Prep Boarding Schools
There are a reasonable number of UK boarding prep schools which offer accommodation for pupils at ages 7 or 8 onwards; there are very few pre-prep boarding schools for children under the age of 7. A number of so-called prep boarding schools actually only offer weekly boarding from Monday to Friday, requiring parents to be local enough to look after the children each weekend. Many that do offer full boarding will still close the school for weekend exeats every three weeks. There are hardly any prep boarding schools in London itself – so most full boarding preps are in the countryside, affording the opportunity of extensive grounds, fresh air and sports facilities.
Why choose a Prep Boarding School?
The reasons for families to choose prep boarding schools are changing. Whilst it used to be the case that they were a necessity for children of the armed forces and a privilege of educated elite there are now a whole range of reasons why prep boarding is becoming more commonplace.
Parents may choose a prep boarding school to be an ideal preparation for a heritage public boarding school, such as Eton, Harrow, Wycombe Abbey or Cheltenham Ladies' College. Some parents will be seeking highly academic prep schools where over 50% children are full boarders. Some of these “elite prepping schools” will be setting homework and other activities until well into the evening, making it difficult for day pupils to keep up. This type of senior school feeder often has to prepare children for admission pre-tests 2 to 3 years in advance of senior school entry.
Other parents may want a less intensive boarding school with a more family feel. If they are still seeking progression to a senior boarding school, then in some cases an “all through boarding school” may be more appropriate. These take children from age 4 or 7 all the way through to age 18. The progression from prep to senior sections is not guaranteed but usually is expected to happen.
Other parents may be looking for an opportunity for their children to be kept busy with a range of extra-curricular activities and supervised homework sessions during the week when they are busy, and then have the children home with them at the weekend. This is an increasingly popular choice for London parents who will be interested in prep schools offering weekly boarding in the Home Counties.
There is an increasing demand for boarding now from families that work long hours in the city and would prefer their child to enjoy the stability of boarding, rather than long hours at breakfast and afterschool clubs, or at home with a nanny. Boarding allows the children to benefit from a whole range of extra-curricular activities as well as supervised homework sessions. There are numerous Prep schools in the home counties that will collect children from the major London train stations on a Sunday evening, and escort them back on a Friday evening.
For families that work long hours, flexi or weekly boarding gives the peace of mind that their child can take part in clubs after school, as well as complete their homework, and eat a home cooked meal. Knowing their child has showered and read their book before bed every night in a secure, caring and unhurried environment can take the pressure off of working parents.
International parents often send their children to UK boarding schools to improve their English, in which case one needs to be sure that the school has a strong English learning support department.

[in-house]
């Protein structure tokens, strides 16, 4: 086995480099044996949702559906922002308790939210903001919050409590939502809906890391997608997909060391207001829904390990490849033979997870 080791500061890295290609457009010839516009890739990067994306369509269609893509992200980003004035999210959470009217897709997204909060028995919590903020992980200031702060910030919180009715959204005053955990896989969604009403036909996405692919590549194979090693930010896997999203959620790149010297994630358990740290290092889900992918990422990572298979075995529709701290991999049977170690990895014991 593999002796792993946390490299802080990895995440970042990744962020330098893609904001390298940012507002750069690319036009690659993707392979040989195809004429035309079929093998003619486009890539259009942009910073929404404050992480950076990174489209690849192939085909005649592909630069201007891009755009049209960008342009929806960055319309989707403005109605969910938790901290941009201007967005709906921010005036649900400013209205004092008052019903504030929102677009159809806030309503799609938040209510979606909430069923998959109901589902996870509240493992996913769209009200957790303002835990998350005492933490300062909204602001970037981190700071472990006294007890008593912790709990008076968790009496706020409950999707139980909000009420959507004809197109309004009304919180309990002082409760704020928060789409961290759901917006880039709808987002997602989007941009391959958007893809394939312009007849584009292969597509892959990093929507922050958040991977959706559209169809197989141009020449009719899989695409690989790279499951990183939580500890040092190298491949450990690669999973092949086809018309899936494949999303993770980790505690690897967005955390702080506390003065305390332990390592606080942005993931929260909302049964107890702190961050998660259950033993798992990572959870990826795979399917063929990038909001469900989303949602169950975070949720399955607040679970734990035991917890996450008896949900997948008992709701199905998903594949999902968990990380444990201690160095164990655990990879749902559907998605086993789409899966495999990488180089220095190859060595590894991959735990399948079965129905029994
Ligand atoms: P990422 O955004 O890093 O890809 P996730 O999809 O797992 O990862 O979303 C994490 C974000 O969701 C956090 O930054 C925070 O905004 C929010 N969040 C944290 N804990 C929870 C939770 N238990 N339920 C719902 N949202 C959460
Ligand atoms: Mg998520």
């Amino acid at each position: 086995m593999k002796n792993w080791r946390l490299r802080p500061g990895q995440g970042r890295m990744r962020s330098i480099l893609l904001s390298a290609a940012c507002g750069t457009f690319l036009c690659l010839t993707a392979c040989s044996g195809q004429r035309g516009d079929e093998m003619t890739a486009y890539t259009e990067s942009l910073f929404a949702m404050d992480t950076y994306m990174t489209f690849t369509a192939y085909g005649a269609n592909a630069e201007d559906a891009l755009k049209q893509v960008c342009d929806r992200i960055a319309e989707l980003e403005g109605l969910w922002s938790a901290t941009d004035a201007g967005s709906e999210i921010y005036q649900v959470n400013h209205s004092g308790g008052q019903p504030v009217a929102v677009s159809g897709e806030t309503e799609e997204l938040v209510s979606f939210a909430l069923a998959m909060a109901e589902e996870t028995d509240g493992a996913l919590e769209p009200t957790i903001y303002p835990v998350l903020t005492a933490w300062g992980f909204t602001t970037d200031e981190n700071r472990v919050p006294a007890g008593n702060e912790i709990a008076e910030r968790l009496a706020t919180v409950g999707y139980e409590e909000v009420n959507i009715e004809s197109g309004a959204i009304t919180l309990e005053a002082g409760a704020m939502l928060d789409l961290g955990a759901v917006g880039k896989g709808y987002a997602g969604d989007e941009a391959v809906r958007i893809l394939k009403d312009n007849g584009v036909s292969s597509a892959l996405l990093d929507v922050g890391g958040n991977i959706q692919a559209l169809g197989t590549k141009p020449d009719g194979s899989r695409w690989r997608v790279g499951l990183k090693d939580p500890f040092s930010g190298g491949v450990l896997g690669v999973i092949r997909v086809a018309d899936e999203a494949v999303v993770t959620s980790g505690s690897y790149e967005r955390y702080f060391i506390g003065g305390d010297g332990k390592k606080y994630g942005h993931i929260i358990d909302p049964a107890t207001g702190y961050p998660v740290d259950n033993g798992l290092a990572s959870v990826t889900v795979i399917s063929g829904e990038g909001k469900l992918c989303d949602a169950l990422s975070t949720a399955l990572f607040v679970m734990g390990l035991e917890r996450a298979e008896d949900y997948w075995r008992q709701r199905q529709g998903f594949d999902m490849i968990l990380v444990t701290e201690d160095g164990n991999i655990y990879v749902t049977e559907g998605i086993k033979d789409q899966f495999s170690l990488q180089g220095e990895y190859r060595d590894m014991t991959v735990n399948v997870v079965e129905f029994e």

What are the different types of boarding?
Full boarding is seven days a week. Full boarding schools often have Saturday school, and a comprehensive range of activities and excursions throughout the weekend. Boarding rooms are normally organised by year group; some rooms can be small, catering for three or four children, others can be much larger. Schools normally close for one weekend in every half term, requiring children to go home or to a guardian for the weekend.
Weekly boarding can be for five or six nights per week. Children normally come to school on Sunday evening or Monday morning and stay until Friday evening, or in some cases Saturday afternoon if the school has Saturday school. Children will normally have their own bed at the school so they stay in the same room with the same room mates each week.
Flexi-boarding can be fixed or ad-hoc. Many schools require families to fix which nights of the week a child will board, this might be every Thursday night after concert practice, or every Monday and Wednesday as parents work late these nights. Other schools offer an ad-hoc arrangement where parents can call at any stage in the day and ask for their child to sleep the night. In this case, the child will not have fixed bed and may be in a room with children in different year groups. Whilst this hotel type service is convenient for parents, most schools recommend setting a routine for each child. Always ask the school their policy on beds; if your child is a full or weekly boarder, you will want to be sure they don't have too many other children in and out of their room.
How do I choose the right type of school?
There are numerous elements to consider when choosing the right school for your child. See our decisions and choices section for guidance on how to tell one school from the next.
Whatever type of prep boarding school you are seeking, it is vital to consider the school’s pastoral care and how they ensure young children are not homesick. In most cases it is a good idea to ask for your child to have taster days in your target schools.
There is a huge difference in ethos and culture between one prep boarding school and another. So, tell us your aspirations and requirements and our bespoke placement service will guide you to the best fit of school for your child. Complete our enquiry form or call us on +44 (0)1622 813870.